Choose your goals carefully – A good orientation is important for a good transfer of calls. Make strategic decisions about who your best contacts would be. There is a lot of useful information in a voter file that will help you determine the best callers for your program.

Know your total budget – Budgets in the world of patch calls can vary greatly depending on the type of call, the number of calls, who is being targeted, who is the legislator, and any extenuating circumstances around the legislation (i.e. committee votes , votes in the room, etc.).

focus on time – There are many different collection points for transfer calls based on the legislative calendar, committee votes, and floor votes. Start with a good list with a recent phone match. Use a phone quality score if possible.

Types of patch calls – Currently there is no single type of patch call. From traditional patches to automatic patches to digital patches, choose the type of patch that best suits your strategy.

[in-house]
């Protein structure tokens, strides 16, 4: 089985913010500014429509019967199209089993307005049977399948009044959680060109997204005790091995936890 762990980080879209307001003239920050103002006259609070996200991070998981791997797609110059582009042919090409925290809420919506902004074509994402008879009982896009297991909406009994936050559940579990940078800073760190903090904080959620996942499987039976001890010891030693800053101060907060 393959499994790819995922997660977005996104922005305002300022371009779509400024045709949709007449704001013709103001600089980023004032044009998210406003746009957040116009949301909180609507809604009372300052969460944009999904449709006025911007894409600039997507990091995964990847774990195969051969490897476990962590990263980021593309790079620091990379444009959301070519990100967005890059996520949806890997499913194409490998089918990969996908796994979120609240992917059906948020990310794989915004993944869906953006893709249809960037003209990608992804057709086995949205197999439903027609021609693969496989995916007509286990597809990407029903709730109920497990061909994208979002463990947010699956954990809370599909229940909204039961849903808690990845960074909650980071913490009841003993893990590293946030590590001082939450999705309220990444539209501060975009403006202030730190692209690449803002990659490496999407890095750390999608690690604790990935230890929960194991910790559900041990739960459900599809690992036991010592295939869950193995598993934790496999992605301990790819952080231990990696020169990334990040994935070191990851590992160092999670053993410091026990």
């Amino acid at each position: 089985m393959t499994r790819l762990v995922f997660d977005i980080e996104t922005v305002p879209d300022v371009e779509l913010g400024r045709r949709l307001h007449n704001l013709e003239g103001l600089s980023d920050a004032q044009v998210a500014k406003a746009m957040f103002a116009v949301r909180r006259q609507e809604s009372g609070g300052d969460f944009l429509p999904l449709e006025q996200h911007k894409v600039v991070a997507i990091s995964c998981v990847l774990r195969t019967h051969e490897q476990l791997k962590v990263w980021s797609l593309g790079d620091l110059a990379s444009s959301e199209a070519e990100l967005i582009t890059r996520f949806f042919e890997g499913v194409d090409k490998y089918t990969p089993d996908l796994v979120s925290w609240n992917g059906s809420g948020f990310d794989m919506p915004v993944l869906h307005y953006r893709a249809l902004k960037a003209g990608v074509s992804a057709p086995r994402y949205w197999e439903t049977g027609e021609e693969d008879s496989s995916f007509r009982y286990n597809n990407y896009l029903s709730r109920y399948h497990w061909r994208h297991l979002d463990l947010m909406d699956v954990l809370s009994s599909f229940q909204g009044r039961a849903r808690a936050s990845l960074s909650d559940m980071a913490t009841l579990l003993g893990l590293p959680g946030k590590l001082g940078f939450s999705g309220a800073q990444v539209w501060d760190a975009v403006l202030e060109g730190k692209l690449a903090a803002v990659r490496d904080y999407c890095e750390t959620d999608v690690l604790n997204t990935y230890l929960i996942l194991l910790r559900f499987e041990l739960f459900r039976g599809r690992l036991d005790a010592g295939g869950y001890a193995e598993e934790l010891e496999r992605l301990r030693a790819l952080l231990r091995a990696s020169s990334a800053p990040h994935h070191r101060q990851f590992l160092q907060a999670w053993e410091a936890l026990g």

Use high quality calls – Call centers are considered a commodity, but a high-quality caller or volunteer can make someone comfortable talking to their congressional office, while a robot-sounding voice can’t. Ask to monitor calls to understand what you are really paying for.

negotiate the price – There is a high margin on patch calls from consultants, so always get several offers and analyze call quality. An automated automated transfer can cost anywhere from $1.50 to $3.00 and a traditional transfer call can cost anywhere from $6 to $10 dollars or even more depending on the audience.

Ask where calls are coming from – High quality carriers will make sure you match the accents and don’t call near the coast or abroad, but other phone providers aren’t as picky. Always get agreements in writing.

Agree what a completed call is – I have seen disagreements with consultants on what constitutes a “complete call”. As with any consulting agreement, the clearer the agreement and the conversations, the better your relationship will be.

Get real reports – Be sure to view a sample report before hiring a consultant. The reports that consultants give you can vary greatly and a good report is key to giving you a real understanding of what is working and what you need to do to increase engagement. That could mean changing the language or shortening a hyphen.